I also don’t have any close female friends here. I’m the sort of person who needs deep, regular conversation to be happy. I love to parse life out and examine it with a friend. And while Jordan and I have lots of deep conversation, it isn’t the same as having someone to meet up with and talk to. He also has different interests and obsessions than I do. Not to mention he shouldn’t be required to fulfill all of my needs. Friends are important alongside partners. I miss having close ones in real life.
Another tough aspect of our lives has been living in our house while we’re DIY renovating it and working full time. For a few weeks we’d dismantled our entire kitchen–the contents of it ended up strewn through the dining room and spilled out of boxes. We were living in literal chaos.
And while weekend by weekend we bring things closer and closer to normalcy, there’s still a lot of work to do: a dishwasher to install, a chest freezer to purchase, a nursery to organize and put together. And my pregnant-lady nesting instincts are starting to kick in full force, so that our empty freezer (we’re cooking batch meals and freezing portions so that we have food to eat when he’s born), disorganized house, and lack of nursery equipment are like nails on a chalkboard to me.
The list is so long, and I want it all done NOW (deep breaths, Sarah). It’s ridiculous, but I feel like we haven’t painted the nursery yet, or gotten a crib, or made it nice and comfy and cozy, we never will, and he’ll be born, and we won’t have anything we need. And I know this is ridiculous, because we’re still three and a half months away and if I feel this way now, there’s no way I will let that happen as we get closer and my feelings become more intense.
We’ll get there. Already, day by day we’re getting there. It’ll all come together, and our house will be cozy and comfortable and baby-ready.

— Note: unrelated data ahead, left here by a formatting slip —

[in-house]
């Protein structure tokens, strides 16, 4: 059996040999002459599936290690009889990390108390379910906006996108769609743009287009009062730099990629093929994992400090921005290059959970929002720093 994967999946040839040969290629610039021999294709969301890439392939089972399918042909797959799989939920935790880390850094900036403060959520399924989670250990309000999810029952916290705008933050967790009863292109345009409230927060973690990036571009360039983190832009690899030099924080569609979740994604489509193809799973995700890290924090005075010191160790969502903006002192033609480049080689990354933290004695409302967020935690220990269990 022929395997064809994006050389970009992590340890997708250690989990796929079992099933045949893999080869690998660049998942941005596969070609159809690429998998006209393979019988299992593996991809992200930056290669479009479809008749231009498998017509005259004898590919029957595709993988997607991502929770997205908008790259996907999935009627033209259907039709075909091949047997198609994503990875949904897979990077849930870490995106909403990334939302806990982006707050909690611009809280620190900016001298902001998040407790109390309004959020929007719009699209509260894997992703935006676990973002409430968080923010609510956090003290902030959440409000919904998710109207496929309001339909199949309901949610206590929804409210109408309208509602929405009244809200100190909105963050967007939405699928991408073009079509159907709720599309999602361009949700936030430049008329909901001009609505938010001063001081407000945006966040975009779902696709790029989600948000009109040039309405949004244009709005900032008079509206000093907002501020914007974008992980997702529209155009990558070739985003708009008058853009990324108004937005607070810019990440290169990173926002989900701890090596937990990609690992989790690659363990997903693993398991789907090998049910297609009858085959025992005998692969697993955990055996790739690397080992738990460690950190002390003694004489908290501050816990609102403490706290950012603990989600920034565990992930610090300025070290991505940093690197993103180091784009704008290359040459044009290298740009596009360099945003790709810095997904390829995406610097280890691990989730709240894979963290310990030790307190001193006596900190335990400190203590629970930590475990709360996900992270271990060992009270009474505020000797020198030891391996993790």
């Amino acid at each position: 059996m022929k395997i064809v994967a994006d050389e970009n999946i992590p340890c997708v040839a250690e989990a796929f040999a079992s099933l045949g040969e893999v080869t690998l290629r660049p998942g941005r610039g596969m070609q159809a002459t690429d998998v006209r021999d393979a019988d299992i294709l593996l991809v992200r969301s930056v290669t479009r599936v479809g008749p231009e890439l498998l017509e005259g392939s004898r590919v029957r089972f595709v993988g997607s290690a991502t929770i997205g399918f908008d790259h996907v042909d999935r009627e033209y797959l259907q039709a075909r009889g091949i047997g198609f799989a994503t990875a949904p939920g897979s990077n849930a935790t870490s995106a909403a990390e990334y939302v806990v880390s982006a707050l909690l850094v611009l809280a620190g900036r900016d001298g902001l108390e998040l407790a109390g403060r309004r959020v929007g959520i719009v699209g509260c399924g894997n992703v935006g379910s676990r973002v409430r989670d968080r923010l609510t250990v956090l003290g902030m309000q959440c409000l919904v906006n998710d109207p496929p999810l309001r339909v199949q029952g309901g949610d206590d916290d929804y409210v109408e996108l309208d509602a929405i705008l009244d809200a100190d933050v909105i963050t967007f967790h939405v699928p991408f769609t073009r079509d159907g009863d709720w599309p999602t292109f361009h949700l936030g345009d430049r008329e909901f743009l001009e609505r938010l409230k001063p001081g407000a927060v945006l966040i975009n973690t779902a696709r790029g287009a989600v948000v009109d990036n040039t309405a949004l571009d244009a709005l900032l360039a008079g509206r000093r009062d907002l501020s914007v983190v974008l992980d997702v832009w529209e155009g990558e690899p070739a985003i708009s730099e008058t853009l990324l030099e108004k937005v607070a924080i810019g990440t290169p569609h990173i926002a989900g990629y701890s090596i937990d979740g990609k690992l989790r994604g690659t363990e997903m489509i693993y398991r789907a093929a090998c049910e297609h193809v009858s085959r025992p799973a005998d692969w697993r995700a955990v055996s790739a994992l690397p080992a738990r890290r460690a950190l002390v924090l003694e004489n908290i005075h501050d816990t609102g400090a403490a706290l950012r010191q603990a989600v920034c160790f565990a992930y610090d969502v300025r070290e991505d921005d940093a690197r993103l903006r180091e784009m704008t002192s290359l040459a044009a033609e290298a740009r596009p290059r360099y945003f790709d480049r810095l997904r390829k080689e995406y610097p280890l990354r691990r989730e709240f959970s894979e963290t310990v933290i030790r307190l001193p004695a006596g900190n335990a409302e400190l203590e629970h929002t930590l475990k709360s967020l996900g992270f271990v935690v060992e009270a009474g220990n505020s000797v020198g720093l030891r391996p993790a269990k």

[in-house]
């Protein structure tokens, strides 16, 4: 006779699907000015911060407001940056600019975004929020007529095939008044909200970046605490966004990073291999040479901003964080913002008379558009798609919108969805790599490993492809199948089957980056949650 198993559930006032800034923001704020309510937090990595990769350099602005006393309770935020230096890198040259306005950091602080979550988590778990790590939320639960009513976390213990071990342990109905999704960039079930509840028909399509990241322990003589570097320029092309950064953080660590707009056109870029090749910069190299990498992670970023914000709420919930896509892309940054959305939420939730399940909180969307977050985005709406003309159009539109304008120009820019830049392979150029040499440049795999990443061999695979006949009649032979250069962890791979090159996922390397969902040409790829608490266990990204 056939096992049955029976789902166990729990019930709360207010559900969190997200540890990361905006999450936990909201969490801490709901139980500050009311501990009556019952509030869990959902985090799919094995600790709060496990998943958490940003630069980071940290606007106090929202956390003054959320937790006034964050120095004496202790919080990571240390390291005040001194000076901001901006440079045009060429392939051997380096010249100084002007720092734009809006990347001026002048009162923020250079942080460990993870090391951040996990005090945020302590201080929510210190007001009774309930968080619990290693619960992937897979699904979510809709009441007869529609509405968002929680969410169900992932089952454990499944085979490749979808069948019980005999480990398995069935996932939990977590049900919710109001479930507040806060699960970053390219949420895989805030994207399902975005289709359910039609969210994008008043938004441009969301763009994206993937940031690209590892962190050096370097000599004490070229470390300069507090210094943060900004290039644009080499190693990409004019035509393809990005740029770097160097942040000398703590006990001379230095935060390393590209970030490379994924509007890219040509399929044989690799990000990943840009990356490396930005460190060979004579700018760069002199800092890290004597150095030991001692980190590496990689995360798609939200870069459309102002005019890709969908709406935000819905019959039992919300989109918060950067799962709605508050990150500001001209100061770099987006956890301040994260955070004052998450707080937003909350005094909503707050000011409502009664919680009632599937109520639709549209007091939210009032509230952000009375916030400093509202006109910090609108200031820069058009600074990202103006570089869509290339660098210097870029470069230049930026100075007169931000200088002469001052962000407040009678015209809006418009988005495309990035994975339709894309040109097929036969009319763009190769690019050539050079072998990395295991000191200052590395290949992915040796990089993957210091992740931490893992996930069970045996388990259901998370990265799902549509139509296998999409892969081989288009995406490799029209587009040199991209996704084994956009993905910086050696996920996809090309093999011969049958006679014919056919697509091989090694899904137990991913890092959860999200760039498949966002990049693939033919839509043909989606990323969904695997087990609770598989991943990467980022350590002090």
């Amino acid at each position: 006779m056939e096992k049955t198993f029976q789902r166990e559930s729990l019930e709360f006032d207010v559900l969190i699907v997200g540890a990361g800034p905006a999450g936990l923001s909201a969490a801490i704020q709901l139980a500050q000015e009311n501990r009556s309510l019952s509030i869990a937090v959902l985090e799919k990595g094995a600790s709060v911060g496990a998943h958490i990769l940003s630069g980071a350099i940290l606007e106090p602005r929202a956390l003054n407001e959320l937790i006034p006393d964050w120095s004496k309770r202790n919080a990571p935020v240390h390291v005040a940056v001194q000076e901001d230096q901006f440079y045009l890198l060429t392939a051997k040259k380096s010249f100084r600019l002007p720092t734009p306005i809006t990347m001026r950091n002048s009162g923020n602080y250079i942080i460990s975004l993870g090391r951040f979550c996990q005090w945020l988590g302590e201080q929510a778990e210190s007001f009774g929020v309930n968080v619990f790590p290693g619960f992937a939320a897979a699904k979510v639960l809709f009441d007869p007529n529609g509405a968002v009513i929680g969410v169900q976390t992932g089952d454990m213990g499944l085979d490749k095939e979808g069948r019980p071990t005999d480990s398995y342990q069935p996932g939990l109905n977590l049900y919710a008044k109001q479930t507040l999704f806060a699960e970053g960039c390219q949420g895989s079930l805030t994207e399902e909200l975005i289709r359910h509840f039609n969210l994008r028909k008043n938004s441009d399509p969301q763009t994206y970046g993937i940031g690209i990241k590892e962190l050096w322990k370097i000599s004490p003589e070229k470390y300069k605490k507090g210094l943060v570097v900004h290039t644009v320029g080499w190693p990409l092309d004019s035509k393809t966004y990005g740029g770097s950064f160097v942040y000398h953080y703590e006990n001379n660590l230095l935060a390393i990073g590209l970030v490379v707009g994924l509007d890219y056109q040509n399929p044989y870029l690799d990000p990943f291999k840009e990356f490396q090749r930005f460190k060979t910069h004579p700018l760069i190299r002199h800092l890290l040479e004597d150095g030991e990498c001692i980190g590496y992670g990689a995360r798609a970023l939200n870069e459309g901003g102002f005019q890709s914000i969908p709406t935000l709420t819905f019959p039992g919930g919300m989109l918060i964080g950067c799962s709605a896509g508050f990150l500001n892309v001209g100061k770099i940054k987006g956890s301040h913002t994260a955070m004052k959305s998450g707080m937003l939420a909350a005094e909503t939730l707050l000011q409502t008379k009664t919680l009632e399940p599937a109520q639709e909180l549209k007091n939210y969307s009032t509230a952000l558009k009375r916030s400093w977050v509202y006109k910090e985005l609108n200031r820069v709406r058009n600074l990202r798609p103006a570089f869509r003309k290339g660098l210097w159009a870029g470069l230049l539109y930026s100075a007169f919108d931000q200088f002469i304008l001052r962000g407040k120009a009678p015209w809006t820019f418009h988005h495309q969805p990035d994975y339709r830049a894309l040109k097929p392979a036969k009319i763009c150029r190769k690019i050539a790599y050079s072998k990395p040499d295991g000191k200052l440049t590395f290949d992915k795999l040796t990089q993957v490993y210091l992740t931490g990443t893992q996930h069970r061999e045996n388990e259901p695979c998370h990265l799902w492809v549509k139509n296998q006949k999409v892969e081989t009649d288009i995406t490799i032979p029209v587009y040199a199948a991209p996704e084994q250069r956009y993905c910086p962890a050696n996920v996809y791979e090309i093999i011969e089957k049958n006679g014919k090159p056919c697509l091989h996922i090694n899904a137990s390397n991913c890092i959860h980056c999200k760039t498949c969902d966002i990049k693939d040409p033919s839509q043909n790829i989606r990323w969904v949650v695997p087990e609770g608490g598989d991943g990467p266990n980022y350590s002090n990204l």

Those are the main complaints. There are other things I could get into (and honestly, bigger, harder things that I can’t necessarily write about because they involve other people), but I’ll stop there for now. Moral of the story: life isn’t perfect and isn’t always easy. There are things in my daily life that drive me crazy and grate on my nerves. There is also real grief and sadness and loneliness in my life.
But then, to balance it all out, to make it all worth it, there are the good things.
There are a million tiny things I’m grateful for: this morning it was my cup of peppermint tea in a dark room. It was Chara curling up in Jordan’s still-warm spot on the bed when he got up to go to the bathroom, and stroking her silky scruff until he came back. It was rubbing Jordan’s neck for him when he woke up, because it was stiff, and feeling the silky little hairs under my fingers. It was the dewy grass on my flip-flopped feet when I stumbled outside to take the dogs out. It was the delicious banana-peanut butter-honey-chili powder wrap that Jordan made for breakfast. It was feeling baby L’s first spasmodic kicks of the day as he woke with me and stretched his limbs.
When you put all those little things together, life feels so rich and wonderful that all the other complaints seem silly in comparison.
And that isn’t even mentioning the bigger things: like the people we DO have here in Georgia. Namely, Jordan’s advisor and his family. We had to run into the hospital the other night because of some contractions I was having (everything was fine, I’m just new at this and terrified of every new sensation), and not only did they offer to come let our dogs out, G also told Jordan not to worry if he had to cancel a huge meeting they had planned for the next day. It honestly doesn’t get better than that, as far as friends, family or bosses go.
My own boss is also really wonderful. She’s incredibly supportive of my being pregnant, a pleasure to work with, and the next morning when I was exhausted after being at the hospital until late in the night, totally fine with me taking the morning to catch up on sleep.